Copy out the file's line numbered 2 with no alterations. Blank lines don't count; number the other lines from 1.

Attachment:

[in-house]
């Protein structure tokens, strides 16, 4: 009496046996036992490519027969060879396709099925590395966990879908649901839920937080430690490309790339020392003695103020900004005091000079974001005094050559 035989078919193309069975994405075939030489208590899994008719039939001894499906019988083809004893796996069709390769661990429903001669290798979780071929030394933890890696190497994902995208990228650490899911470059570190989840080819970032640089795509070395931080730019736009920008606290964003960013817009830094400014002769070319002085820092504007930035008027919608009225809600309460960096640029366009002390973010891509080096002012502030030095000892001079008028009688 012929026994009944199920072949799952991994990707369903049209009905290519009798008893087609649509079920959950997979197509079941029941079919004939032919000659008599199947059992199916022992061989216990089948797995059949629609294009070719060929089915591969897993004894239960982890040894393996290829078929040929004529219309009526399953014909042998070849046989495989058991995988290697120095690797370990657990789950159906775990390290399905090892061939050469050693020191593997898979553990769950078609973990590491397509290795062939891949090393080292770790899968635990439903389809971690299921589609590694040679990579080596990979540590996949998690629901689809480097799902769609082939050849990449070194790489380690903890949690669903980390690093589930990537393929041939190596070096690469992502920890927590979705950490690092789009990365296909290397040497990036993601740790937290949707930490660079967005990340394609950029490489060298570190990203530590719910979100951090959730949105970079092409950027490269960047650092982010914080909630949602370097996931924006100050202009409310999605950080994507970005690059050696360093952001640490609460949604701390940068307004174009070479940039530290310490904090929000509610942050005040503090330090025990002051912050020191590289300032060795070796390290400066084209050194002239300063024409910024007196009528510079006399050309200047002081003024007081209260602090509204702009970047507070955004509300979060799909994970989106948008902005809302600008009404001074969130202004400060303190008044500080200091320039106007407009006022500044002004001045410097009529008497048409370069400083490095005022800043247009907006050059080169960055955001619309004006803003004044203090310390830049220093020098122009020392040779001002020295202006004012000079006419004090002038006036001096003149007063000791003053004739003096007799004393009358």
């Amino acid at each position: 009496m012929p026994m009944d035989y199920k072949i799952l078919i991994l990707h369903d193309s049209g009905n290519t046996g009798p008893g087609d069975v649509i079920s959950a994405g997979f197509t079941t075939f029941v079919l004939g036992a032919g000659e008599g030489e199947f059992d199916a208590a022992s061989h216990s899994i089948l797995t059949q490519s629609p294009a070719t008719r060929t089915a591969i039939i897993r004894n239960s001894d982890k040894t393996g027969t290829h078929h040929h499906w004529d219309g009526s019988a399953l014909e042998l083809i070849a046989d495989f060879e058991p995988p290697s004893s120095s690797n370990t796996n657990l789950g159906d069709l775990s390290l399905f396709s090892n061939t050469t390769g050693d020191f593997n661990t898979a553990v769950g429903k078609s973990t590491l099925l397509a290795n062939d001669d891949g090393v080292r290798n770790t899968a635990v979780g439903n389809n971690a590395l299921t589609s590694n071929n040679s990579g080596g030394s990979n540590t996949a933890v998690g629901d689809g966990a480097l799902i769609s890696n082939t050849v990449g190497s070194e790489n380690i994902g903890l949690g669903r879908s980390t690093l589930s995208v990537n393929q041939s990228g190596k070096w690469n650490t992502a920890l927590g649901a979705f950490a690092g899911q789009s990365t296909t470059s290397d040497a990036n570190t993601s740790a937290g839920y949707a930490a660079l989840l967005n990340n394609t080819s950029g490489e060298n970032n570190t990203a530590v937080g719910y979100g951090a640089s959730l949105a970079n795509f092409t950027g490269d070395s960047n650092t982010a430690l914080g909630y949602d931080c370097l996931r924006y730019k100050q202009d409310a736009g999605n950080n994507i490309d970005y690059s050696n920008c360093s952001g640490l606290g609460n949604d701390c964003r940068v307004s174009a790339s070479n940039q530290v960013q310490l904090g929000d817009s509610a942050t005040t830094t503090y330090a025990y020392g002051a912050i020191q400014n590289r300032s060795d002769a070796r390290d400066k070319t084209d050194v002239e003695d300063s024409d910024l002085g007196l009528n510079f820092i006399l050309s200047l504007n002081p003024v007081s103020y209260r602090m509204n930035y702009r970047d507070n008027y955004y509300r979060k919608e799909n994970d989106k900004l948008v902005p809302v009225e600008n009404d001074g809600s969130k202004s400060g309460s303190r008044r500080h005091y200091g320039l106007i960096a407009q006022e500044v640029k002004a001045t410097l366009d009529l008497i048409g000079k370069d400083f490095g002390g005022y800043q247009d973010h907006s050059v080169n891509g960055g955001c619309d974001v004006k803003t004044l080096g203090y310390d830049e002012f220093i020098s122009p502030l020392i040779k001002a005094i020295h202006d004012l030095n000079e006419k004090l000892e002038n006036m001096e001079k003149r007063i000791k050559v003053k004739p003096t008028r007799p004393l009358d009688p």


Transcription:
């Protein structure tokens, strides 16, 4: 009496046996036992490519027969060879396709099925590395966990879908649901839920937080430690490309790339020392003695103020900004005091000079974001005094050559 035989078919193309069975994405075939030489208590899994008719039939001894499906019988083809004893796996069709390769661990429903001669290798979780071929030394933890890696190497994902995208990228650490899911470059570190989840080819970032640089795509070395931080730019736009920008606290964003960013817009830094400014002769070319002085820092504007930035008027919608009225809600309460960096640029366009002390973010891509080096002012502030030095000892001079008028009688 012929026994009944199920072949799952991994990707369903049209009905290519009798008893087609649509079920959950997979197509079941029941079919004939032919000659008599199947059992199916022992061989216990089948797995059949629609294009070719060929089915591969897993004894239960982890040894393996290829078929040929004529219309009526399953014909042998070849046989495989058991995988290697120095690797370990657990789950159906775990390290399905090892061939050469050693020191593997898979553990769950078609973990590491397509290795062939891949090393080292770790899968635990439903389809971690299921589609590694040679990579080596990979540590996949998690629901689809480097799902769609082939050849990449070194790489380690903890949690669903980390690093589930990537393929041939190596070096690469992502920890927590979705950490690092789009990365296909290397040497990036993601740790937290949707930490660079967005990340394609950029490489060298570190990203530590719910979100951090959730949105970079092409950027490269960047650092982010914080909630949602370097996931924006100050202009409310999605950080994507970005690059050696360093952001640490609460949604701390940068307004174009070479940039530290310490904090929000509610942050005040503090330090025990002051912050020191590289300032060795070796390290400066084209050194002239300063024409910024007196009528510079006399050309200047002081003024007081209260602090509204702009970047507070955004509300979060799909994970989106948008902005809302600008009404001074969130202004400060303190008044500080200091320039106007407009006022500044002004001045410097009529008497048409370069400083490095005022800043247009907006050059080169960055955001619309004006803003004044203090310390830049220093020098122009020392040779001002020295202006004012000079006419004090002038006036001096003149007063000791003053004739003096007799004393009358």